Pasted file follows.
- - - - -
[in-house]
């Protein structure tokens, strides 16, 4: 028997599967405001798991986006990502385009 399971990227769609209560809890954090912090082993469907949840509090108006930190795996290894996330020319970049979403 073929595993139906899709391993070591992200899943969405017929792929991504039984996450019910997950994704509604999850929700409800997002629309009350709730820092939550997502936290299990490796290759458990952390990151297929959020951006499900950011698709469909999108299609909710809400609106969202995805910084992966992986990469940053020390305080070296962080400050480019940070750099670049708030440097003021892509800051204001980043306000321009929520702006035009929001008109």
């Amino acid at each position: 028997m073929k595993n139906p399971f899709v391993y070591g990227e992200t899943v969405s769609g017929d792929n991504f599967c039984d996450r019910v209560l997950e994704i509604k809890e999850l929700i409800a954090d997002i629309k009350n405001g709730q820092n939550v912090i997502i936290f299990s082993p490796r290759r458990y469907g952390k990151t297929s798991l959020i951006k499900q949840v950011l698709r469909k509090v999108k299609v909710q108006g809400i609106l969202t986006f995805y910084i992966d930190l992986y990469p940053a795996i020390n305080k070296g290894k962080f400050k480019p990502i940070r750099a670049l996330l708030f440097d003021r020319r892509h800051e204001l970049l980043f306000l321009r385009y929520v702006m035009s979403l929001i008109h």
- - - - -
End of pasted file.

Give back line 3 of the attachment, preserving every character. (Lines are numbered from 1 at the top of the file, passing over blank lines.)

């Amino acid at each position: 028997m073929k595993n139906p399971f899709v391993y070591g990227e992200t899943v969405s769609g017929d792929n991504f599967c039984d996450r019910v209560l997950e994704i509604k809890e999850l929700i409800a954090d997002i629309k009350n405001g709730q820092n939550v912090i997502i936290f299990s082993p490796r290759r458990y469907g952390k990151t297929s798991l959020i951006k499900q949840v950011l698709r469909k509090v999108k299609v909710q108006g809400i609106l969202t986006f995805y910084i992966d930190l992986y990469p940053a795996i020390n305080k070296g290894k962080f400050k480019p990502i940070r750099a670049l996330l708030f440097d003021r020319r892509h800051e204001l970049l980043f306000l321009r385009y929520v702006m035009s979403l929001i008109h």